Sustaining the Inner Artist

By Nur Afiqah Azizan. Nur, is from Bandar Baru Bangi, Malaysia. *Shortlisted!*

Art is a subjective field. With that said, the world is a huge canvas. In whatever industry one is involved with, there is art within. We are all artists. We have always been right from our early years. In the words of the famous Spanish painter, Pablo Picasso, “Every child is an artist”. However, he added that “The problem is how to remain an artist once he grows up”. The excruciating truth in the latter statement cannot be ignored.

An artist is not necessarily one who paints or draws. The term ‘artist’ is also not restricted to address those who produce creative art pieces nor is it limited to refer to a performer such as those who sing, act or dance. In fact, an artist, by definition, could also refer to one who is extremely skilful in a certain task.

An artist is one who grows up without letting go of his inner child flair.


THE place may be dim

But it isn’t so to him

His soul lights up

As he gets worked up

Doing what matters most to himself


PRECIOUS compliments, hurtful criticisms

Your words don’t get to him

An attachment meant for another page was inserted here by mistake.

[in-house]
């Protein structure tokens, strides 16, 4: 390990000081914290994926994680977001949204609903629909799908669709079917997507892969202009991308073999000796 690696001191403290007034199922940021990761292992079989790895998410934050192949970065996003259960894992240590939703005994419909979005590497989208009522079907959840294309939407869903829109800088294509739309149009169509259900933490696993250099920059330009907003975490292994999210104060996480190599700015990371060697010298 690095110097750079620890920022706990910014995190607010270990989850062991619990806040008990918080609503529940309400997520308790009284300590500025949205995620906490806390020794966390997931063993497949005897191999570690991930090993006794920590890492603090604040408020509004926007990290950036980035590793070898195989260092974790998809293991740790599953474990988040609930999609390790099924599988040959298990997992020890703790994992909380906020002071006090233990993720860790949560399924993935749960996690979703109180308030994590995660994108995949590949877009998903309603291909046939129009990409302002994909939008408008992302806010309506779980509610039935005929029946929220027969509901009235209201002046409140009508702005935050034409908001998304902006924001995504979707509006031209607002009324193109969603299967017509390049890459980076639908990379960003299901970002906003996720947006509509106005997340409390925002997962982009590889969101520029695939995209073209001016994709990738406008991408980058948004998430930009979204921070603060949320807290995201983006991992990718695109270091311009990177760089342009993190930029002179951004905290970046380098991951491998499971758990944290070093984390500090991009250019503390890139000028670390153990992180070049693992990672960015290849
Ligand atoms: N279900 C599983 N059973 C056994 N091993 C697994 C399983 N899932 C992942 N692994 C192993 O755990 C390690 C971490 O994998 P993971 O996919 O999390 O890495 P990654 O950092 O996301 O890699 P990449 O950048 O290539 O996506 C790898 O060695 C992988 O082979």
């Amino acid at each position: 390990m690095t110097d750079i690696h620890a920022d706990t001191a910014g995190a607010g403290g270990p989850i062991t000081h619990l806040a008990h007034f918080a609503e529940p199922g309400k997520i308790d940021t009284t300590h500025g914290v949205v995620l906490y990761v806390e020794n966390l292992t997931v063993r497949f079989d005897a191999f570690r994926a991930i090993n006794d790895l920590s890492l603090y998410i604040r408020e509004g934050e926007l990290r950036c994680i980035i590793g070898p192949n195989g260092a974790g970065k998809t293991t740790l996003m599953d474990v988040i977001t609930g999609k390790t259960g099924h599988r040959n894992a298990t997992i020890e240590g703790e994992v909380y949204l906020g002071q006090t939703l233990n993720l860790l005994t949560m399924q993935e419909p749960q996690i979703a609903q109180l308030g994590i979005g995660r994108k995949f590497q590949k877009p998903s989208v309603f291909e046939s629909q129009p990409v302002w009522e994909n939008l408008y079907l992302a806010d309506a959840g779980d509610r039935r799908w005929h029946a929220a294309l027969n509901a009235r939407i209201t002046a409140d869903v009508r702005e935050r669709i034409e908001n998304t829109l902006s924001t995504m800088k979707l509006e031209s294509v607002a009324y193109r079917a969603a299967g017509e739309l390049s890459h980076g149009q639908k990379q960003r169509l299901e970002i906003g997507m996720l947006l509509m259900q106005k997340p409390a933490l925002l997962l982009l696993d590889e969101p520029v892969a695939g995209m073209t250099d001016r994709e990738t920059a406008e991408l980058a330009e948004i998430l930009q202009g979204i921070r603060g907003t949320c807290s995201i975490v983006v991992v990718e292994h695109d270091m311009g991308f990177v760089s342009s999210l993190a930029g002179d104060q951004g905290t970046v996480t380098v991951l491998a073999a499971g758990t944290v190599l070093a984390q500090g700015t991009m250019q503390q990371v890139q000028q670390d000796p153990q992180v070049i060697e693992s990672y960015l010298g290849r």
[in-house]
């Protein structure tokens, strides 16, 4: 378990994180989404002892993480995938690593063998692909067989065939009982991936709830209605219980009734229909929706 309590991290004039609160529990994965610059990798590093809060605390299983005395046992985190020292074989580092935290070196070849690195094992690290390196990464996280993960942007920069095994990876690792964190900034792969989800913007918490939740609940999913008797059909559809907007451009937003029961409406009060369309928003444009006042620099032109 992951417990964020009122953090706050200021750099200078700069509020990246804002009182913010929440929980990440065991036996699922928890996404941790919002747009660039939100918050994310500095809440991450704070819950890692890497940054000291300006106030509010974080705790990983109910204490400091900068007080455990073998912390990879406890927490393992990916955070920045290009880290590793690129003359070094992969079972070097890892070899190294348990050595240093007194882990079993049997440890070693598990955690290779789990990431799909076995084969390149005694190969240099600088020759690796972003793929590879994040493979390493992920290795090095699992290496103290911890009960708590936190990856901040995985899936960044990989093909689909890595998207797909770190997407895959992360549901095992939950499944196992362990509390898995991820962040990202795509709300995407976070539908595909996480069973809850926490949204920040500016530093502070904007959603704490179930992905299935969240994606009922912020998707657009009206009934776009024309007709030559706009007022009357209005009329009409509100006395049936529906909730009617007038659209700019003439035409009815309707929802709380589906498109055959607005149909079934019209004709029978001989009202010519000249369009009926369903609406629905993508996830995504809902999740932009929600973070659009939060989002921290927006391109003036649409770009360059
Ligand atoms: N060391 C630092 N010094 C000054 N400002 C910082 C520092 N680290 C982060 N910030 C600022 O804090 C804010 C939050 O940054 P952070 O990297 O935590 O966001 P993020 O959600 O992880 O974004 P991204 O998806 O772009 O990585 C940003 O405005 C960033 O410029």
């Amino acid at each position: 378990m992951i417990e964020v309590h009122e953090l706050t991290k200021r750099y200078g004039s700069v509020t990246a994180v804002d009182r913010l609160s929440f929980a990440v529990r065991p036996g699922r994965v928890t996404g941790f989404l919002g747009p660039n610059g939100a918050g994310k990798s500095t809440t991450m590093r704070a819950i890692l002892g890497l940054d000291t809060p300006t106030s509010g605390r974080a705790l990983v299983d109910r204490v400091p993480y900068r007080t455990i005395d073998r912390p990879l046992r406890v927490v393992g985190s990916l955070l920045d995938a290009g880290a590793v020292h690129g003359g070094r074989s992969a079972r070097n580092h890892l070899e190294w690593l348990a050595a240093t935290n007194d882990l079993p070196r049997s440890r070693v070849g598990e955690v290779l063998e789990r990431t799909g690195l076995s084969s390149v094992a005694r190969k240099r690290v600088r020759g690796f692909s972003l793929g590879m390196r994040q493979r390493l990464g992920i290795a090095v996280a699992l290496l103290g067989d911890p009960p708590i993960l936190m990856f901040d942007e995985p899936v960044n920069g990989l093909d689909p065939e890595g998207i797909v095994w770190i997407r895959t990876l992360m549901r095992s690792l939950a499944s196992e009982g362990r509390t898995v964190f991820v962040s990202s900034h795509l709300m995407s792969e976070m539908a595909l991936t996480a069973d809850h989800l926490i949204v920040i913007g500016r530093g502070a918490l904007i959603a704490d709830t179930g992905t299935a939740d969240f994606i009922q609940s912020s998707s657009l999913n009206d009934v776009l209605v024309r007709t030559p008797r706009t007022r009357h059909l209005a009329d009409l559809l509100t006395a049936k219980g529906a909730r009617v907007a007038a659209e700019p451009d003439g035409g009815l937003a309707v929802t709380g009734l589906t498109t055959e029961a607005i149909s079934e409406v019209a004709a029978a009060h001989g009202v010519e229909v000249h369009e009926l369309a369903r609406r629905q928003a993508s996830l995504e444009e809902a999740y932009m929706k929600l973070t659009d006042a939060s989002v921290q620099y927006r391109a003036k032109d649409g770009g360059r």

He is out there to chase his dream

That when realized

Will create a big buzz


TRAIT of uniqueness is what he seeks

He is on a mission to find his identity

Some may just call him wacky

But he will not succumb to formality

For that is not who he wishes to be


LIVES his life as he pleases

We should dream big, they say

But not that big, says an anonymous

Well, he doesn’t just dream huge,

The fact is; his dreams are enormous


ON his ego and his willingness to learn

He has them both in his batter

It is true that he tries to balance

The two for the better.


Children are innocent individuals who possess exquisite raw personalities that over time, with the right technique, would mature into greatness. Unfortunately, growing up; they’d find their passion insulted, motivation deprived, creative juice running dry, ambition ridiculed and desire to continue learning becoming dull.

It’s a tough call.

The challenge begins at home.

Every parent insists on the best for their descendants. Therefore, many would push their children to take the safe road — even if that meant stopping these aspiring souls from pursuing what they truly love. They would discourage and demotivate their child if his/her field of interest do not convince them of a stable future.